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In the EP's draft "mandate" for next round of world's trade liberalization talks to be held in Indonesia from 3-6 December, the EP's committee on International Trade outlines demands for what should be pushed for on behalf of the EU — a "trade facilitation" deal to ease world's trade flows, services liberalization pact, more focus on the interests of small and medium firms, focus on development interests and more role for parliaments.

Accelerate world trade flow

Faster flow of goods across borders is of benefit for all, including developing countries, say MEPs by quoting a recent EU-commissioned study that estimates world GDP gain of 68 billion a year to be gained from improved customs procedures alone. To that end, they push for a binding agreement on "trade facilitation" that would reduce red tape, enhance legal certainty, reduce the amount of time goods are kept in transit and the length of customs procedures.

Push for services liberalization

As the biggest exporter of services worldwide, the EU has a special interest in advancing liberalization of global trade in services, such as information and communication technology and telecommunication services, business services, financial services, e-commerce, construction and retail. This is an area of huge potential for EU service providers.
They also stress their support for talks on Plurilateral Trade in Services Agreement, as an alternative to the stalled global service liberalization talks. Trade in services worldwide is hindered by "non-tariff barriers", such as domestic regulations, ownership restrictions or discriminatory provisions in sectors such as public procurement.

More role for SMEs

Trade MEPs reiterate their full commitment to "multilateralism" whilst at the same time argue for a "structural reform of the WTO", to better guarantee an "open, fair and non-discriminatory trading system based on shared rules", and more focus on the interests of small and medium businesses who are less well equipped to take advantage of trading opportunities than large multinationals.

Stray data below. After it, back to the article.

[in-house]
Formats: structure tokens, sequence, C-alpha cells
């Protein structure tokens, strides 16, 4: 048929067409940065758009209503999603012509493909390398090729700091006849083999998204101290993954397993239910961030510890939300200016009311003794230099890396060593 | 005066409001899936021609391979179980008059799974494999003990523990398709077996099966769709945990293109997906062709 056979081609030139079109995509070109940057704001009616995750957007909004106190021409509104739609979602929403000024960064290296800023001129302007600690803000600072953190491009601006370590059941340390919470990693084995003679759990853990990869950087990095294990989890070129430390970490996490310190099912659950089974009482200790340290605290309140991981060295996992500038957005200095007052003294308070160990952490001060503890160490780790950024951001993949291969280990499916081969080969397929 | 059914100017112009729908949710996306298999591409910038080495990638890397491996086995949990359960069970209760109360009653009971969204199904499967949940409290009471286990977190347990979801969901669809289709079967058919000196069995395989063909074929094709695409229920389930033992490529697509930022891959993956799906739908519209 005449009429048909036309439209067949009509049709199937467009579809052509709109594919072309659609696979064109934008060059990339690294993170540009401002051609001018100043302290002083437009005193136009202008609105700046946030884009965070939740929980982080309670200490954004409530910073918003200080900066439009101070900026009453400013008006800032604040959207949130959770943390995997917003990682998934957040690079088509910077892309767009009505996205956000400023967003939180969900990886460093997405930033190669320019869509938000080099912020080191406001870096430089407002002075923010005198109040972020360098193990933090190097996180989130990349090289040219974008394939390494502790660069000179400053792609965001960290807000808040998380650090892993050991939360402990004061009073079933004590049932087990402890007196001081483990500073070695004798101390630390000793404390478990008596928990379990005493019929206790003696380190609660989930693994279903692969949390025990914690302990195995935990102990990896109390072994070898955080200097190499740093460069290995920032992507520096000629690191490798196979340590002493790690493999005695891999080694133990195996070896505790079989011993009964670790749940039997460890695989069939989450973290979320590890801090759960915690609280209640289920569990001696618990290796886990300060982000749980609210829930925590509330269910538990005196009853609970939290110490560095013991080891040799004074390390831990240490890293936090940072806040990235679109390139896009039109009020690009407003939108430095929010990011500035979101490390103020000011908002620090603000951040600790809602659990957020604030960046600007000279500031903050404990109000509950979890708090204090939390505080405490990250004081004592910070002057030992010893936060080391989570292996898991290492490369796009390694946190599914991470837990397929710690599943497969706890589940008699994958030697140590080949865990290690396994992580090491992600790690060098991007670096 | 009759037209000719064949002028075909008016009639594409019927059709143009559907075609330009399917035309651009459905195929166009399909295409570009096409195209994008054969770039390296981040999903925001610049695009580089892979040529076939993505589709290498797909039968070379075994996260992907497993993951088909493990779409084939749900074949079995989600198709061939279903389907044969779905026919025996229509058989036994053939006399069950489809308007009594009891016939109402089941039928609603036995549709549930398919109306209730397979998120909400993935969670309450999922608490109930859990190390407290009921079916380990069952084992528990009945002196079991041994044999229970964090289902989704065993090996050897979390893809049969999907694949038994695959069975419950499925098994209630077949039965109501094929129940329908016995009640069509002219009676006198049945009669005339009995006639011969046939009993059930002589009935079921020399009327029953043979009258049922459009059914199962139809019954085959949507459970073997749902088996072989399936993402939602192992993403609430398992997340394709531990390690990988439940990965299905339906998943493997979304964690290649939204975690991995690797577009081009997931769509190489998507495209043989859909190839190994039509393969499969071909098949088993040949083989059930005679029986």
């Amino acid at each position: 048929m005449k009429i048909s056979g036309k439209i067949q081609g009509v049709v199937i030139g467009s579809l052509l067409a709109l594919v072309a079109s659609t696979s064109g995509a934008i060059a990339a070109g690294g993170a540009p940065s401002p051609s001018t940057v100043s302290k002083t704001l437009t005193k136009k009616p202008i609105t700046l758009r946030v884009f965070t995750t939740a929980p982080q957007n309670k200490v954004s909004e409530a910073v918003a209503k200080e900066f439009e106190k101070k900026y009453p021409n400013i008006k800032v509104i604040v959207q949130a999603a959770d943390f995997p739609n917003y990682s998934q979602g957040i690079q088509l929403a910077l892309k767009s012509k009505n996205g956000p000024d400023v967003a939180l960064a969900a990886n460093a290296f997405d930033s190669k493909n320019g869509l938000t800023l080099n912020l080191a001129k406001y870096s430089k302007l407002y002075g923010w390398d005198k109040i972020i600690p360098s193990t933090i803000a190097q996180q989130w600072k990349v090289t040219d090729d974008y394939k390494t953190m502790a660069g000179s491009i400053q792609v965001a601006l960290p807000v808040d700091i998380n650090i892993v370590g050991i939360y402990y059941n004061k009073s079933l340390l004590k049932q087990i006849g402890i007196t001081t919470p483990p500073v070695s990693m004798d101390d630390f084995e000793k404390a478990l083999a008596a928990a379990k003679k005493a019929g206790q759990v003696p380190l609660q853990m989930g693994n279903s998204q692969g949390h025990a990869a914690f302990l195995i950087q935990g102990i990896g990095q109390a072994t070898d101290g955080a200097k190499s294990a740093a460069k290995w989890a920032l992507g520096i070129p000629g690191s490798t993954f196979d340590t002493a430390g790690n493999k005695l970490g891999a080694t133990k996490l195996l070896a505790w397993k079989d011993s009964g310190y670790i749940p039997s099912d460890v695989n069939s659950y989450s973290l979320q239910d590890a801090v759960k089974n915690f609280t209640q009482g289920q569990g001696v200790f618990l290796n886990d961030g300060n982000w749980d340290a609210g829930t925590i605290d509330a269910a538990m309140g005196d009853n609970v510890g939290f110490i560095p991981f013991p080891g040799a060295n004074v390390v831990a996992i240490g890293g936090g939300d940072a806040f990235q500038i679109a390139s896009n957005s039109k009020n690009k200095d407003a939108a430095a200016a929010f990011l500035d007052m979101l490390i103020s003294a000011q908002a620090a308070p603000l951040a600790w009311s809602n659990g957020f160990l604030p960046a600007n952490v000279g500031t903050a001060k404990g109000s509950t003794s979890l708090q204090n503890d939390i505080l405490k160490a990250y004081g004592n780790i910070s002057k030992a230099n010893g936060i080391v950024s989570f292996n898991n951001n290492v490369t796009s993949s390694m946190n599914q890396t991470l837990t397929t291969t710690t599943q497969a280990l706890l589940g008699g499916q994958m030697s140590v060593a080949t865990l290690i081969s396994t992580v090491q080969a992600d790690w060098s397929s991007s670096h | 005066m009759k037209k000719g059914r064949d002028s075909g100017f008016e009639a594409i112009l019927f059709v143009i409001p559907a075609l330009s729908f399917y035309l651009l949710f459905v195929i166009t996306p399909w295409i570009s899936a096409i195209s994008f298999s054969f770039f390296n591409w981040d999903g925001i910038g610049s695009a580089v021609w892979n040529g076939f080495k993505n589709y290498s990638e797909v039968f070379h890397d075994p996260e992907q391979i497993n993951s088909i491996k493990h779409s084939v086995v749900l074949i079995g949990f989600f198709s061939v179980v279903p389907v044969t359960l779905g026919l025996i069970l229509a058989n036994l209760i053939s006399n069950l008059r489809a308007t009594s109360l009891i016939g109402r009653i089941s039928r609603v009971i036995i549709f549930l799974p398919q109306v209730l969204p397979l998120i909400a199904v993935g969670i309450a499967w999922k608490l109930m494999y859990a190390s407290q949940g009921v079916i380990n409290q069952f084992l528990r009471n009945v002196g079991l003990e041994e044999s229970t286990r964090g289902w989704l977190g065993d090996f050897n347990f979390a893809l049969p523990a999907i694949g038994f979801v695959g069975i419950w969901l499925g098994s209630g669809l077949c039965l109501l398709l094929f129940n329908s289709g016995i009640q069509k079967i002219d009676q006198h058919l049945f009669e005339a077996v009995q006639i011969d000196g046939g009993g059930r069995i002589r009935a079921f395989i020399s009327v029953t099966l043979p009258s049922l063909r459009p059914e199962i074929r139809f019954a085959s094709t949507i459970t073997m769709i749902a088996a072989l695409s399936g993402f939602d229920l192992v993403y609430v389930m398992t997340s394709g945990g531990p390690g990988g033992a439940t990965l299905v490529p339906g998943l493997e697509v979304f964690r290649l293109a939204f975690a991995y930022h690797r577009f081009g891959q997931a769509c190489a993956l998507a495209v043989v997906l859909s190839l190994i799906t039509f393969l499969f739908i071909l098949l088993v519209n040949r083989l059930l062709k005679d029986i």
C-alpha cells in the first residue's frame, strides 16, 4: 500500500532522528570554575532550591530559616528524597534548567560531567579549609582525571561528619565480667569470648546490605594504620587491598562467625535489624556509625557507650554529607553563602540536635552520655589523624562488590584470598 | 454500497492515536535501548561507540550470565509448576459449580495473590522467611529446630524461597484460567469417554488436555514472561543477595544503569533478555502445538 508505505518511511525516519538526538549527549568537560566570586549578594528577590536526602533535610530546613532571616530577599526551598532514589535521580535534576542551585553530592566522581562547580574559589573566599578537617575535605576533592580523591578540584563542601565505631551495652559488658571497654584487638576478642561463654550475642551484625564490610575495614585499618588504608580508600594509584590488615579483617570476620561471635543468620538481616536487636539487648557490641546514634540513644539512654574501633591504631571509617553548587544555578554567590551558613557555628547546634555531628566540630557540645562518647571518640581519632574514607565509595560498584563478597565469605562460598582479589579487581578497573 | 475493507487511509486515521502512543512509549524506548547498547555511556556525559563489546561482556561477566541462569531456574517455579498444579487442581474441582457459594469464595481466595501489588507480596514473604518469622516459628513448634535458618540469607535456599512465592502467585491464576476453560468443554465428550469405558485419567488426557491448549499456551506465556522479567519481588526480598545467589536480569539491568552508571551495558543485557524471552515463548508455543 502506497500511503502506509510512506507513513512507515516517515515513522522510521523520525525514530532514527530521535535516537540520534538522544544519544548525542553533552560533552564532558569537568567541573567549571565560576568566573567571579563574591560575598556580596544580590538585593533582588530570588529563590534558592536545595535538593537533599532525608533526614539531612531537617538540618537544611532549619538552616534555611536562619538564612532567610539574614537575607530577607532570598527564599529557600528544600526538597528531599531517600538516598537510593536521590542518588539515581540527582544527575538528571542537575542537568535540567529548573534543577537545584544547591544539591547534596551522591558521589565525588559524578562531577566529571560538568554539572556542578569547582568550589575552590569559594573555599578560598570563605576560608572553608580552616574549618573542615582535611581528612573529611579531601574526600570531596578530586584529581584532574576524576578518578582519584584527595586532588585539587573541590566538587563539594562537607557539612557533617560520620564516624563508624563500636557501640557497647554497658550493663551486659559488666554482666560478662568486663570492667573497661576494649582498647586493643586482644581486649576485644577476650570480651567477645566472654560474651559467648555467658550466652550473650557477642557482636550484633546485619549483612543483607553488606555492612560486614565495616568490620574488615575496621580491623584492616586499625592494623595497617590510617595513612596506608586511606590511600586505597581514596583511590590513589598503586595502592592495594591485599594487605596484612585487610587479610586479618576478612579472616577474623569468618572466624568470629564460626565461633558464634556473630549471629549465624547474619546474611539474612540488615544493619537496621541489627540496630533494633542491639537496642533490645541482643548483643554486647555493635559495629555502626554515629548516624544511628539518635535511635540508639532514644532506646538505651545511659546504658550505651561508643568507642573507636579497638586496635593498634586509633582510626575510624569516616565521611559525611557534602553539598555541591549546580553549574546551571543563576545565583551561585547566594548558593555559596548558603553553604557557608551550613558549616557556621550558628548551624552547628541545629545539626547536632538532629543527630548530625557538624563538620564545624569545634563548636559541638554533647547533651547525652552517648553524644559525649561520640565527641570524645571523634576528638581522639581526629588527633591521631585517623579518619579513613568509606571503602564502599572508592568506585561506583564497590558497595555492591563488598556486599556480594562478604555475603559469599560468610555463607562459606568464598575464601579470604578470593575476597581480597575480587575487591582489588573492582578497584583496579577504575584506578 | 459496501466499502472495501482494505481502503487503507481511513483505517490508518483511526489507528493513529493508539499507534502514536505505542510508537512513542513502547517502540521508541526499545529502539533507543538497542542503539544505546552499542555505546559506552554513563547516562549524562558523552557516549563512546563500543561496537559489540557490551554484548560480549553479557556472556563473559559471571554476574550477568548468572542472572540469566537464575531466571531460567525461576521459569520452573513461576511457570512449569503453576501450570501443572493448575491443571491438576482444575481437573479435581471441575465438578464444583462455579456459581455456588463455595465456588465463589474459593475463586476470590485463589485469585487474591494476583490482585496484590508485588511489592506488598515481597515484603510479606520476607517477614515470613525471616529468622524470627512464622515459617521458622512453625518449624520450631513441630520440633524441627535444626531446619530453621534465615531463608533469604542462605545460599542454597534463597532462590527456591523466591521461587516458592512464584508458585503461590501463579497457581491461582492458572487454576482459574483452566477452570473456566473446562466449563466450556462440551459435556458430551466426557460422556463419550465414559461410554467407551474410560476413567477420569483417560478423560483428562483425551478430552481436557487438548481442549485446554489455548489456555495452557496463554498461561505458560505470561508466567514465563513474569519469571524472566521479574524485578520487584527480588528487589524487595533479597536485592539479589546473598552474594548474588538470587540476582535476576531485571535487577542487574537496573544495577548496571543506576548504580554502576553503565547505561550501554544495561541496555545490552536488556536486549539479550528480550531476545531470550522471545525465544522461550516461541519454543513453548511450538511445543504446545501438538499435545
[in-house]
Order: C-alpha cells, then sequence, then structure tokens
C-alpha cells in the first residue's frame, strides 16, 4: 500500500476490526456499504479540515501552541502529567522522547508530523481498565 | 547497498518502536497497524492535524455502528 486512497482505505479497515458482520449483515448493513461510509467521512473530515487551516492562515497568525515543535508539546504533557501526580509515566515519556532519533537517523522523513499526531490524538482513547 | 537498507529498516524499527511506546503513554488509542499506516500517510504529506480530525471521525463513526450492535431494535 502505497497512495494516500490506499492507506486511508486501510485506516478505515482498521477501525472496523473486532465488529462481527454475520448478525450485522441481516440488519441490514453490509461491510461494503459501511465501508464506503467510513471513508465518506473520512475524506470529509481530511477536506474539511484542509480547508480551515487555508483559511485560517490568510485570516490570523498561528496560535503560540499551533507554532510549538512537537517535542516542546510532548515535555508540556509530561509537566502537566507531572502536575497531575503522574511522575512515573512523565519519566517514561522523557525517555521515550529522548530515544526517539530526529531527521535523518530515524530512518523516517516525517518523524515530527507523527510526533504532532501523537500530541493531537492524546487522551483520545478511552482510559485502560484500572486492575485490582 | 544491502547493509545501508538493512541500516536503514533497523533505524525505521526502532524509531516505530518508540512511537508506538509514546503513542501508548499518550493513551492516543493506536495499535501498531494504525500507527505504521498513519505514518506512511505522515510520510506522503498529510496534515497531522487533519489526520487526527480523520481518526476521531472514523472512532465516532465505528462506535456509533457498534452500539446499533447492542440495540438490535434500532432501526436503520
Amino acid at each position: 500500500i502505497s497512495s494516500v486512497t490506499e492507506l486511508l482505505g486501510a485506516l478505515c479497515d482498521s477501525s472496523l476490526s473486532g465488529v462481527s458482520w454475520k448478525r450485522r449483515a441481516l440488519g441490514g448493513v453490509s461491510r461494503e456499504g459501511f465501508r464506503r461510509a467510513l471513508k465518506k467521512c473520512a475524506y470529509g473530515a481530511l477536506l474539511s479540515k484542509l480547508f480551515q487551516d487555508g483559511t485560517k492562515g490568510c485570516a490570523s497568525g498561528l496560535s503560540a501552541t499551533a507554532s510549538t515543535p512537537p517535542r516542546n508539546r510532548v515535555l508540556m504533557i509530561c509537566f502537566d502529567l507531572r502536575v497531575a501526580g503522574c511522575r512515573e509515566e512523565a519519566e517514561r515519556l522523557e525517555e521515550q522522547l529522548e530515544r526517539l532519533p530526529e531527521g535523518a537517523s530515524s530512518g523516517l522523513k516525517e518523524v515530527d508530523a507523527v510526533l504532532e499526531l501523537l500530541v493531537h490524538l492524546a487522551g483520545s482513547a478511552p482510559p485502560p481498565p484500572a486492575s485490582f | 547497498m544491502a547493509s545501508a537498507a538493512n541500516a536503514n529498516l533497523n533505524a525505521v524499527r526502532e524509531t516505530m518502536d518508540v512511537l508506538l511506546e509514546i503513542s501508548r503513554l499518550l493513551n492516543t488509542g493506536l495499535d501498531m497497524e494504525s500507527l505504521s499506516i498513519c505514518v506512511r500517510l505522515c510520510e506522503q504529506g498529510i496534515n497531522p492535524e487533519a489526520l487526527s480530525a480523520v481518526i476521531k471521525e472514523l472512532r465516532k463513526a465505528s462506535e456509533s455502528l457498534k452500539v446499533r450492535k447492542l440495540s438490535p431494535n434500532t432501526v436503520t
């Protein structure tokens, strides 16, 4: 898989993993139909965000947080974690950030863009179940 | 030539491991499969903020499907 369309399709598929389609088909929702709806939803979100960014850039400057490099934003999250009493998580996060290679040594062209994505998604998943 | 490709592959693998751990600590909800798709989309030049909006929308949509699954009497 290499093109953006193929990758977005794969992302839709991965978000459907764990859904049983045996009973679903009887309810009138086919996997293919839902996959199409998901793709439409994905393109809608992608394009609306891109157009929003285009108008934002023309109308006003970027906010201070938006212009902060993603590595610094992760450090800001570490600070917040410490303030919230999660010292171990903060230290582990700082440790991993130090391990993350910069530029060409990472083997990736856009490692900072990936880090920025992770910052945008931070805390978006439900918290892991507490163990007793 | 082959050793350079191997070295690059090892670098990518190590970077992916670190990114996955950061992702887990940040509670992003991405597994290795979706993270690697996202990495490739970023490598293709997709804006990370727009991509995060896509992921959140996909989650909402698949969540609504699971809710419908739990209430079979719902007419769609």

Focus on development

MEPs in their draft mandate stress once again their belief in "free and fair trade for the benefit of all" which would mean putting development interests at the centre by taking account of the needs of low-income and least developed countries and also a more differentiated approach to developing countries.

Breakthrough in Bali vital

MEPs also stress the necessity of achieving tangible results at the Bali Ministerial conference in currently stalled world trade talks. They insist that the EU should take lead to promote progress to fully conclude the Doha Development Round following more than a decade of negotiations. They argue that the EU should act as a bridge between the various positions of the WTO Members.

More role for parliaments

The text calls on the Commission and the Council to ensure the EP is promptly updated and, if needed, consulted during the Bali WTO Ministerial Conference and also calls the Commission to "make the case to the other WTO Members for increasing the importance of the parliamentary dimension of the WTO". They believe the democratic legitimacy of WTO should be enhanced by strengthening the parliamentary dimension and ensuring better access for parliamentarians to trade talks and WTO decision-making.


The current global multilateral trade talks which are being conducted in the framework of the WTO are considered to be stalled since 2008 when its members failed to agree on the "Doha Development Agenda" - single, encompassing agreement to ease the world trade in interests of development. The Ninth WTO Ministerial Conference - topmost body of the WTO – will meet in Bali from 3-6 December with another attempt to "break the Doha deadlock".

The EU Commission negotiates on behalf of the European Union, authorised by the Council.